What's New in Java Tooling for VS Code and Azure
Microsoft this week detailed new features for its Java tooling, both in its Visual Studio Code extension and the Azure Toolkit for IntelliJ.
Here's a summary of new features announced for both:
Java on Visual Studio Code
This tooling comes in the Extension Pack for Java. Microsoft's January 2024 update post says the dev team has almost completed its integration of support for JDK 21, which shipped September 2023. The post lists 13 features now supported and two that aren't yet: Unnamed Patterns and Variables (Preview) and Unnamed Classes and Instance Main Methods (Preview).
Devs who don't need those two work-in-progress features can already use JDK 21 in VS Code.
Other updates affect:
- Test Coverage UX: Two updates were made to streamline the Test Coverage experience for a more intuitive and informative workflow. VS Code's Insider's recently introduced Test Coverage feature had limitations: Users needed to choose a specific non-intuitive option to see results, and there was no visual indicator in the code editor. The latest pre-release version addresses both issues such that devs can now view test coverage with a single click on the "Run Test With Coverage" button, located next to "Debug Test," and coverage information will be directly displayed within the editor, making it easier to see which parts of code are covered by tests.
- Java Language Server Status UX:Before, the status icon was only visible when a Java file was open, which was not ideal for users involved in polyglot projects with multiple file types. Now the status icon is more accessible and is displayed whenever the Java extension is active, irrespective of the file type currently open. This change allows users to easily monitor the status of the Java Language Server without the need to have a Java file open.
- "Editor Content Out of Sync" Issue: An issue that caused editor content to be out of sync with the Java Language Server, resulting in false compilation errors, was fixed, resulting in a "a notable reduction of occurrences."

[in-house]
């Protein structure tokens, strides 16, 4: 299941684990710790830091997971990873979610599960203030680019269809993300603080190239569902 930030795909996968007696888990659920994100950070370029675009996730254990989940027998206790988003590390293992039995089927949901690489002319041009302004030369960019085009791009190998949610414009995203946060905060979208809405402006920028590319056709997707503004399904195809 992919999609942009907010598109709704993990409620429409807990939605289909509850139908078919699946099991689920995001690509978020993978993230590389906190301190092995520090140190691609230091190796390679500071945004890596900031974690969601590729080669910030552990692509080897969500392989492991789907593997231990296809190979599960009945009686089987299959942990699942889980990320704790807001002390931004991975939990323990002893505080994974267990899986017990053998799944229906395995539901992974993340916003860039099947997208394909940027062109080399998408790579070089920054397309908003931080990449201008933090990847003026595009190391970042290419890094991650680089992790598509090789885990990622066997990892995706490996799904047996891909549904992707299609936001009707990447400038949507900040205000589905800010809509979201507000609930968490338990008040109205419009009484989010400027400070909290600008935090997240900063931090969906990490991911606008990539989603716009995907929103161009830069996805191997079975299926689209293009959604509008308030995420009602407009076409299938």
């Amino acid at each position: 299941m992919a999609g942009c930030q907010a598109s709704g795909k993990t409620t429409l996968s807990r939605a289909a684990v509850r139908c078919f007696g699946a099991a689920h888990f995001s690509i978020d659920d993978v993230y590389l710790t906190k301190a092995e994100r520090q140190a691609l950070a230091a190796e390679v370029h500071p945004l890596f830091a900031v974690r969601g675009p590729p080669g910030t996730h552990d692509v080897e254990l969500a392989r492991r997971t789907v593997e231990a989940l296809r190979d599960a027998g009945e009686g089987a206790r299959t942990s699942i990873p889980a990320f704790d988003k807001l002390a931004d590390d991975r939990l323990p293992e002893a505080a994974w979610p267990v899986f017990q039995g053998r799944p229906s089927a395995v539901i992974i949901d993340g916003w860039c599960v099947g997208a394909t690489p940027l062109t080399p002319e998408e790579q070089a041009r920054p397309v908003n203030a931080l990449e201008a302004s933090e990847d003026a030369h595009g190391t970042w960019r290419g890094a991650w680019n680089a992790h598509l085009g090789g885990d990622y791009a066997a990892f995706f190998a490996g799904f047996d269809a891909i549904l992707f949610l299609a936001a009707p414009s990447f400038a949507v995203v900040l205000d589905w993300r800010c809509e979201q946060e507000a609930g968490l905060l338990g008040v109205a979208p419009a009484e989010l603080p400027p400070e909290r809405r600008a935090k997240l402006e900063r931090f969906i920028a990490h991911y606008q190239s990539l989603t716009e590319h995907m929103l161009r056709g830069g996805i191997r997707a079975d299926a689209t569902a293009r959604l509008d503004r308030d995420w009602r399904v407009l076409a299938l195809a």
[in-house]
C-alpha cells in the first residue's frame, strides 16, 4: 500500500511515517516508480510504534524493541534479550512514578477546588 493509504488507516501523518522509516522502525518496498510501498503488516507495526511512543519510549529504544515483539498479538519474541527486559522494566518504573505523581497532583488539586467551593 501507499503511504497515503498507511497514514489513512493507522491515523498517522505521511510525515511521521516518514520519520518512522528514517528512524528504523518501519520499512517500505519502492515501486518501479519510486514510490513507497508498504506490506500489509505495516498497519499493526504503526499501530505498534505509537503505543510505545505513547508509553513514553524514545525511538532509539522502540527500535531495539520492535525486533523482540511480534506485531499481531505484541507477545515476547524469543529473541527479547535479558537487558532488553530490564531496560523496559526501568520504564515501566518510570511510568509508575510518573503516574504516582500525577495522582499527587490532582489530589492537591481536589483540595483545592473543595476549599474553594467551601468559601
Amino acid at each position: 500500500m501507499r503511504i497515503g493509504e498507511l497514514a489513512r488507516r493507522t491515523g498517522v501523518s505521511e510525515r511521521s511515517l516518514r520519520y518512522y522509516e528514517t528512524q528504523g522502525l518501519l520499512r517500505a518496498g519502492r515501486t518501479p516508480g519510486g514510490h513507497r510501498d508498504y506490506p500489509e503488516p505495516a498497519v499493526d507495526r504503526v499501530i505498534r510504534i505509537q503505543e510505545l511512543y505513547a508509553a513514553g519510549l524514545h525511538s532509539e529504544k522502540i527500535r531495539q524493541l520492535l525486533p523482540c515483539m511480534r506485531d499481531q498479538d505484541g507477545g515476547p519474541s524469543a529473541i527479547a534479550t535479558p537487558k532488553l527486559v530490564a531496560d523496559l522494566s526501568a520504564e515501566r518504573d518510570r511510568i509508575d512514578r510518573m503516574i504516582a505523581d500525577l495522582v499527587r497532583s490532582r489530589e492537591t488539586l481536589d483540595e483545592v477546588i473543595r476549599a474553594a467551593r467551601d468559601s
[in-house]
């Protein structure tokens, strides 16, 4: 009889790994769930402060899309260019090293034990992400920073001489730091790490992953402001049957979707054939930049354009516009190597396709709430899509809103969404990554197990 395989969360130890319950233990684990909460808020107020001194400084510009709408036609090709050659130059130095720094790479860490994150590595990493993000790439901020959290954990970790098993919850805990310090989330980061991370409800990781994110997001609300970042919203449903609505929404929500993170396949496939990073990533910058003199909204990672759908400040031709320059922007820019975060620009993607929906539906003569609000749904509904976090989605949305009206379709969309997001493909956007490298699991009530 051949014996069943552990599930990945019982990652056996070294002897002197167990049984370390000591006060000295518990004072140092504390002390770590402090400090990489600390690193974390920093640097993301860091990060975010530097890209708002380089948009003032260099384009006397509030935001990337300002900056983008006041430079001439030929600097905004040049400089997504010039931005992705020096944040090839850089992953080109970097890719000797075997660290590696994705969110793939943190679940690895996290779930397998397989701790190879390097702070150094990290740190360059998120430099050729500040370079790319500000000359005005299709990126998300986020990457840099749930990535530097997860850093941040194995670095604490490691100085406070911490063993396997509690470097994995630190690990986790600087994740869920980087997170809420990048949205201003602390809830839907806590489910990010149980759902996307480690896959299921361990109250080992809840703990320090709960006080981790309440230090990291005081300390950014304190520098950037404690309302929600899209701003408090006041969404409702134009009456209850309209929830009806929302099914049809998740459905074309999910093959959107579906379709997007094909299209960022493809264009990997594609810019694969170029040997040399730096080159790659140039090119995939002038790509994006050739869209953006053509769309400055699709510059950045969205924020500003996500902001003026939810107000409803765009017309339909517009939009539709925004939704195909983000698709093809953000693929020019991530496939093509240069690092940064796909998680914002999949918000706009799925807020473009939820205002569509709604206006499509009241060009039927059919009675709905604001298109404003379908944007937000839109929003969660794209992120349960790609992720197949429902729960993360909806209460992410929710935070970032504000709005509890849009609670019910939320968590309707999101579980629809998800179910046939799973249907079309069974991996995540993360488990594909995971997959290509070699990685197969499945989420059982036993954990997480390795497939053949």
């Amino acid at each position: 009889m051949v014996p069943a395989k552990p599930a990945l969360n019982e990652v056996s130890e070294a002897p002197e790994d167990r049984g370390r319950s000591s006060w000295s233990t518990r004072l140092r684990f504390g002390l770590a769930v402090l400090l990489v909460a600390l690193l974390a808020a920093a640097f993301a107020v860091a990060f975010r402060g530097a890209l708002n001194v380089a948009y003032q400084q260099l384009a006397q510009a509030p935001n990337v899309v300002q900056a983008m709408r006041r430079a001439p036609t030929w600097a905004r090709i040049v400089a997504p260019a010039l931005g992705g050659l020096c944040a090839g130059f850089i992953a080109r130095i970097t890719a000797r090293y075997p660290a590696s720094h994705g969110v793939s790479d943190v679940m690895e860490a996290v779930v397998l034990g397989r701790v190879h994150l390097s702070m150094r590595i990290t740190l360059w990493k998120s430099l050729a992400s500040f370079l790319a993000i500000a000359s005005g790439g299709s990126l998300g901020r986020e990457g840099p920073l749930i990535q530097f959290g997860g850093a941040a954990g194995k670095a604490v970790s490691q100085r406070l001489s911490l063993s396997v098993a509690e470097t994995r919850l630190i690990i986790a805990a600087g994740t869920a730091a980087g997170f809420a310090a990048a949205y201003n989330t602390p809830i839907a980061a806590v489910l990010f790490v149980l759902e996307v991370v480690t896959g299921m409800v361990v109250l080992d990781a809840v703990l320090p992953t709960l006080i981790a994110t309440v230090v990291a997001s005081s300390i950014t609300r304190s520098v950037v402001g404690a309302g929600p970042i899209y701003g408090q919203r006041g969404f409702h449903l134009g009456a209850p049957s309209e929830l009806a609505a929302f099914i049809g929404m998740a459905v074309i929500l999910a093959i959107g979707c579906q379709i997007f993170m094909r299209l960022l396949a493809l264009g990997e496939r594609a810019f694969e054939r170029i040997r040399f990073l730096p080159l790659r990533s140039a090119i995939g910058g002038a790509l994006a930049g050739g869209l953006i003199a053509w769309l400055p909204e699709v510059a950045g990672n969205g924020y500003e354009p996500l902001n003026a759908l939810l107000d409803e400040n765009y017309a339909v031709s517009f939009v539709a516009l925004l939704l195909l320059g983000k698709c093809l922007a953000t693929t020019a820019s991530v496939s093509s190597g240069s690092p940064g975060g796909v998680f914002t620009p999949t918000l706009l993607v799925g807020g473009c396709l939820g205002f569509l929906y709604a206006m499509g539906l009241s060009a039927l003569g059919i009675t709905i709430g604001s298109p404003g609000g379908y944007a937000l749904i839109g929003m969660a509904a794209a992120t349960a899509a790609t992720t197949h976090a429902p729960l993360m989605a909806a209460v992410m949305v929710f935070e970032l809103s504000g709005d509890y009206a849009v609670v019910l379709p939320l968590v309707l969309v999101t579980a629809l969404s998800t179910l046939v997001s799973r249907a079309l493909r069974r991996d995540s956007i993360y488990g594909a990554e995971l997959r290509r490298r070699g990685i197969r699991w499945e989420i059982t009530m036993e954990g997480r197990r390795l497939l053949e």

Java on Azure
As noted, Azure tooling for Java comes in the Azure Toolkit for IntelliJ. In an announcement post for the January 2024 update, the team listed these improvements:
Azure Key Vault support: The team added support to create and manage Azure Key Vault resources in Azure Explorer. "This feature enables you to create, show and download your secrets, keys, and certificates conveniently in IntelliJ IDEA," Microsoft said. "Moreover, it can also reduce the risk of exposing sensitive data by storing them in a centralized and encrypted vault."
- Project scaffolding based on Azure Samples: This update addresses challenges associated with choosing and combining Azure modules together in the scaffolding process, such as Azure Functions, Event Hubs, Azure SQL Database and other cloud services. The team integrated Azure Samples (GitHub repositories with code samples and examples for various Azure services and features) into its toolkit. "This enhancement lets you reuse existing code and templates to save your time and effort," Microsoft said.
- Azure Kubernetes experience enhancement: "When Java developers use Azure Toolkit to manage their Azure Kubernetes resources, they often need more access to interact with their clusters and view/edit their configurations to customize their needs. In the latest release, we have improved this experience to open Azure Kubernetes clusters with Kubernetes plugin from IntelliJ IDEA in a shortcut way."
David Ramel is an editor and writer for Converge360.